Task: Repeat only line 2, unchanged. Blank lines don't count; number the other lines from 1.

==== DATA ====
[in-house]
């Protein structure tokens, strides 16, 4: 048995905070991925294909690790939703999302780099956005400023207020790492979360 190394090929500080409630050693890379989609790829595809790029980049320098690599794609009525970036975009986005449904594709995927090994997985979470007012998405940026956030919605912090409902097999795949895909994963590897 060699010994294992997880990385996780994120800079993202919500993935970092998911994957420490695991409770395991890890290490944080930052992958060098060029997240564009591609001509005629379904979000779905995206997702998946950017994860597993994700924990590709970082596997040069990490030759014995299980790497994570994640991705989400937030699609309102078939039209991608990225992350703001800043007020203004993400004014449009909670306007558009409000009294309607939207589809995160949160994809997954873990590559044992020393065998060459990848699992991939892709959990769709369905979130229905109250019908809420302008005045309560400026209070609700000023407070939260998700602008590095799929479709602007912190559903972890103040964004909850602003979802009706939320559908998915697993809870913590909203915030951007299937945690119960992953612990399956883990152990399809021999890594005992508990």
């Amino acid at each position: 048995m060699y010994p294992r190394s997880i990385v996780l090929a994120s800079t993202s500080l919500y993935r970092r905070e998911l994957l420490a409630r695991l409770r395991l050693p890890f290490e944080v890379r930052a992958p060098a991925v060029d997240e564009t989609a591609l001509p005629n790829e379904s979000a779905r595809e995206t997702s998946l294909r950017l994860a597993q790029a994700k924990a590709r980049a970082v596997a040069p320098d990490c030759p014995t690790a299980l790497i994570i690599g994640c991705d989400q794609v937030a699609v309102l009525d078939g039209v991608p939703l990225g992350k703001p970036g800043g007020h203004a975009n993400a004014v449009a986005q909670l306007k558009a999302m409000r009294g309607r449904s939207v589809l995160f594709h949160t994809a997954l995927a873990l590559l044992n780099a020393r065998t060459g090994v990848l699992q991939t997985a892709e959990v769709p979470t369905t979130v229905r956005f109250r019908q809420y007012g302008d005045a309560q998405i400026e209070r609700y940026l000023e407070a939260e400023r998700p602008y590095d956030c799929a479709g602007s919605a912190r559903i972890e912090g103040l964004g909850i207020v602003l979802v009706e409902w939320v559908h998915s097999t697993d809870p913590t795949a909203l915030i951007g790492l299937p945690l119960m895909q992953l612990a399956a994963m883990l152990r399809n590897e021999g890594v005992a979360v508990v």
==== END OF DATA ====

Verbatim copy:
């Protein structure tokens, strides 16, 4: 048995905070991925294909690790939703999302780099956005400023207020790492979360 190394090929500080409630050693890379989609790829595809790029980049320098690599794609009525970036975009986005449904594709995927090994997985979470007012998405940026956030919605912090409902097999795949895909994963590897 060699010994294992997880990385996780994120800079993202919500993935970092998911994957420490695991409770395991890890290490944080930052992958060098060029997240564009591609001509005629379904979000779905995206997702998946950017994860597993994700924990590709970082596997040069990490030759014995299980790497994570994640991705989400937030699609309102078939039209991608990225992350703001800043007020203004993400004014449009909670306007558009409000009294309607939207589809995160949160994809997954873990590559044992020393065998060459990848699992991939892709959990769709369905979130229905109250019908809420302008005045309560400026209070609700000023407070939260998700602008590095799929479709602007912190559903972890103040964004909850602003979802009706939320559908998915697993809870913590909203915030951007299937945690119960992953612990399956883990152990399809021999890594005992508990």